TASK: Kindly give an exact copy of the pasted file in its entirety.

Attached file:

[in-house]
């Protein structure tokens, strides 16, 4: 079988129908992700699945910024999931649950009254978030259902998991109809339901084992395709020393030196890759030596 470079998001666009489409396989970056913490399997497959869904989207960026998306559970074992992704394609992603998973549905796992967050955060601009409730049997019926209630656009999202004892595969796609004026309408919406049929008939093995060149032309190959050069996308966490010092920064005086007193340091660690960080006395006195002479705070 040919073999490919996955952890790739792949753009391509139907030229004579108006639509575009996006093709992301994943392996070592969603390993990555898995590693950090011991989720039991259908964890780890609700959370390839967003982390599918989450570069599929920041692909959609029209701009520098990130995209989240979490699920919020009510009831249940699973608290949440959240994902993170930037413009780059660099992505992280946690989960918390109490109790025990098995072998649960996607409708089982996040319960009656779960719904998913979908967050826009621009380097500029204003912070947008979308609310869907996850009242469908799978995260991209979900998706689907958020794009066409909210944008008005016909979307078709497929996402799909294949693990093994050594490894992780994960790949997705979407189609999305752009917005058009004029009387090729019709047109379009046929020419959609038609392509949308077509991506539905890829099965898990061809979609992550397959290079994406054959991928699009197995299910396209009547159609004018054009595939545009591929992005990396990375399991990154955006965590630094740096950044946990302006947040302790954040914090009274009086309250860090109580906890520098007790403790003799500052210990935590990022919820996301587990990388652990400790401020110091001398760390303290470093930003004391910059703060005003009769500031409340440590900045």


[in-house]
């Protein structure tokens, strides 16, 4: 079988129908992700699945910024999931649950009254978030259902998991109809339901084992395709020393030196890759030596 470079998001666009489409396989970056913490399997497959869904989207960026998306559970074992992704394609992603998973549905796992967050955060601009409730049997019926209630656009999202004892595969796609004026309408919406049929008939093995060149032309190959050069996308966490010092920064005086007193340091660690960080006395006195002479705070 040919073999490919996955952890790739792949753009391509139907030229004579108006639509575009996006093709992301994943392996070592969603390993990555898995590693950090011991989720039991259908964890780890609700959370390839967003982390599918989450570069599929920041692909959609029209701009520098990130995209989240979490699920919020009510009831249940699973608290949440959240994902993170930037413009780059660099992505992280946690989960918390109490109790025990098995072998649960996607409708089982996040319960009656779960719904998913979908967050826009621009380097500029204003912070947008979308609310869907996850009242469908799978995260991209979900998706689907958020794009066409909210944008008005016909979307078709497929996402799909294949693990093994050594490894992780994960790949997705979407189609999305752009917005058009004029009387090729019709047109379009046929020419959609038609392509949308077509991506539905890829099965898990061809979609992550397959290079994406054959991928699009197995299910396209009547159609004018054009595939545009591929992005990396990375399991990154955006965590630094740096950044946990302006947040302790954040914090009274009086309250860090109580906890520098007790403790003799500052210990935590990022919820996301587990990388652990400790401020110091001398760390303290470093930003004391910059703060005003009769500031409340440590900045």